Avoiding QI overload
According to the CDC’s Dr. Srinivasan, the best way to overcome QI fatigue is “to find ways to make the QI project ‘value-added’ to doctors’ work flow.” For his antibiotic stewardship program, for example, “the idea of reassessing therapy at 48 hours seemed to resonate with hospitalists because it helped address their need to ensure good patient handoffs.” When groups can use a QI project to make their work more efficient, he says, “it ends up being a win all the way around.”
To work on QI without burning out, says Gregory A. Maynard, MD, a hospitalist at the University of California, San Diego, and chief medical officer for the Society of Hospital Medicine’s Center for Healthcare Improvement and Innovation, you should be working on “something that you really care about, something that maybe keeps you awake at night, that you have a fire in your belly about.” One essential job of a hospitalist group leader, he adds, is to know what fuels each hospitalist and then match the right hospitalists with the right projects.
The flip side of QI fatigue is QI invigoration, which Dr. Messler says keeps him going even when he has taken on too much. “I am guilty of saying ‘yes’ to too many things.” As a result, he’s gotten used to seeing projects he’s worked on for a while fizzle out.
“But that’s the nature of it,” Dr. Messler points out. “There are a lot of competing priorities.” He’s seen, for instance, both a diabetes committee and a readmissions project fold.
“But now a nurse manager and I are working hard on teamwork and communication as part of a multidisciplinary rounds project,” he says. “I have a project that is in its infancy, but we have had success, and it is hugely rewarding. When something fails, you have to learn not to be frustrated.”
Deborah Gesensway is a freelance writer who covers U.S. health care from Toronto.
How to avoid QI fatigue
- Learn to say “no.”
Because hospital medicine touches so many aspects of inpatient care, many projects that hospitals select “may overlap with hospital medicine a tiny bit. The hospital may invite us to participate, especially if we complained before that we weren’t involved,” explains Kevin J. O’Leary, MD, chief of hospital medicine and associate chair for quality for the medicine department at Chicago’s Northwestern University Feinberg School of Medicine. “But if it doesn’t overlap much with what we do, it’s OK to politely say, ‘Not at this time. We are thrilled that you are working on it, but maybe involve us at a later stage.’ ”
- Start small.
Pick projects that are doable in a short amount of time, and don’t be put off by not having a lot of data to guide you. “If you start out saying, ‘I can’t improve anything until you give me data,’ you’ll never begin,” says Lakshmi Halasyamani, MD, the chief medical officer of Cogent Healthcare. “But saying, ‘I am going to improve with what I have,’ which may just be a few patient complaints, then you can start.” In a small hospital, for example, you might be able to test a QI innovation on 10 patients, learning from that pilot group. “It’s not a statistically valid sample for a research project, but it is going to give you enough information to better understand what to focus on,” she points out. “If 10 out of 10 people tell you that a specific current process isn’t working, it’s unlikely the next 10 are going to tell you it’s great.”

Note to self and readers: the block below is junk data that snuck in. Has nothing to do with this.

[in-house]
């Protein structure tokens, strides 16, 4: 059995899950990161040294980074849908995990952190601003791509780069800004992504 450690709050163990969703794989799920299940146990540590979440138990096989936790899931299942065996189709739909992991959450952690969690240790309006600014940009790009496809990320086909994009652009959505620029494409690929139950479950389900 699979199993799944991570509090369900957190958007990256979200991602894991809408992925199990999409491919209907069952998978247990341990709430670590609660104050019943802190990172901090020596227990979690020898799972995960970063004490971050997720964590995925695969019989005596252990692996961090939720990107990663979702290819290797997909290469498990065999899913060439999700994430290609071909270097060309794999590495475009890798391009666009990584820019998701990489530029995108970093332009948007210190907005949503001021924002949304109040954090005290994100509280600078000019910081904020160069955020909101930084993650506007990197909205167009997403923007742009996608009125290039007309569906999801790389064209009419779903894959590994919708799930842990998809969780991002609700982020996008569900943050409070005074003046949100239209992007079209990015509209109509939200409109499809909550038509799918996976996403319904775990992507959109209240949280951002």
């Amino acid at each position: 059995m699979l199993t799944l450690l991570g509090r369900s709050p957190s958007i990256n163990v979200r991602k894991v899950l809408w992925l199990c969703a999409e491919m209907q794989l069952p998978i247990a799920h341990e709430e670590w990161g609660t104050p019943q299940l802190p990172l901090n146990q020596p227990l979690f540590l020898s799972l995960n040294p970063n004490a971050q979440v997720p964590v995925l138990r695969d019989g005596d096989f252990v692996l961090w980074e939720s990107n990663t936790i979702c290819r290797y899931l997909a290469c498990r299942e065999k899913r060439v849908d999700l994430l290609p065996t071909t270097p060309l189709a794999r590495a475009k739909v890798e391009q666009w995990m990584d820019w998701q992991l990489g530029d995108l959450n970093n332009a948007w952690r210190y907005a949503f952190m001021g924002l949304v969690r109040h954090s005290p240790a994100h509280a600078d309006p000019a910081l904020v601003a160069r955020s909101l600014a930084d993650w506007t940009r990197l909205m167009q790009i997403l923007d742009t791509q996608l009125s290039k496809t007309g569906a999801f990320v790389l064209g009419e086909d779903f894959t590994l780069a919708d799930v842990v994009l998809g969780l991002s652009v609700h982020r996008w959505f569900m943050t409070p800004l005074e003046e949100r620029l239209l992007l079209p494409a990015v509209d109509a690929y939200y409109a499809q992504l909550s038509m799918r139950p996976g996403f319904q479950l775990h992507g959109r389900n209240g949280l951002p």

- Pay attention to internal politics.
A project won’t succeed if it doesn’t have the hospital’s backing and buy-in from many departments. “You have to understand the way the institution works to get things done more efficiently,” says Gregory A. Maynard, MD, a hospitalist at the University of California, San Diego (UCSD). If you need hospital support, whether it’s time, money or even backing, it’s best to “align what you want to do with what the administration wants to do.”
- Don’t be a cowboy.
This is what Dr. Maynard refers to as “doing quality improvement without a license” “and he admits to being guilty of this earlier in his career. “I would see a need, start working on something and pull a team together, but I wasn’t going through the official committee structure or touching base with the CMO,” Dr. Maynard says. “I didn’t stop to make sure that this was the right project for the right time.”
- Find support.
Instead of dedicated time or money, this could be administrative support. Look outside your own department, particularly for administrative staff who can manage projects. “Putting together the group, deciding when to meet, sending out invites, taking minutes, interacting with IT and nursing “these are things doctors are not naturally trained to do,” says Krishna Das, MD, a hospitalist and chief quality officer at Chicago’s Cook County Health & Hospitals System. “It’s much easier to say to physicians, ‘Come to a one-hour meeting.’ ”
- Don’t take failure personally.
“The administration is just as burned out by the barrage of publicly reported measures, value-based purchasing and regulatory requirements as front-line clinicians, if not more so,” says UCSD’s Dr. Maynard. “You try to pick projects that they will support, but sometimes it’s just plain not the right time.” That doesn’t mean that you give up, he adds, but instead do what you can. “I’ve worked on many projects where it wasn’t the right time,” he says. “And then something comes up, and it’s suddenly the right time. You have the solutions ready, and it’s a totally different world.”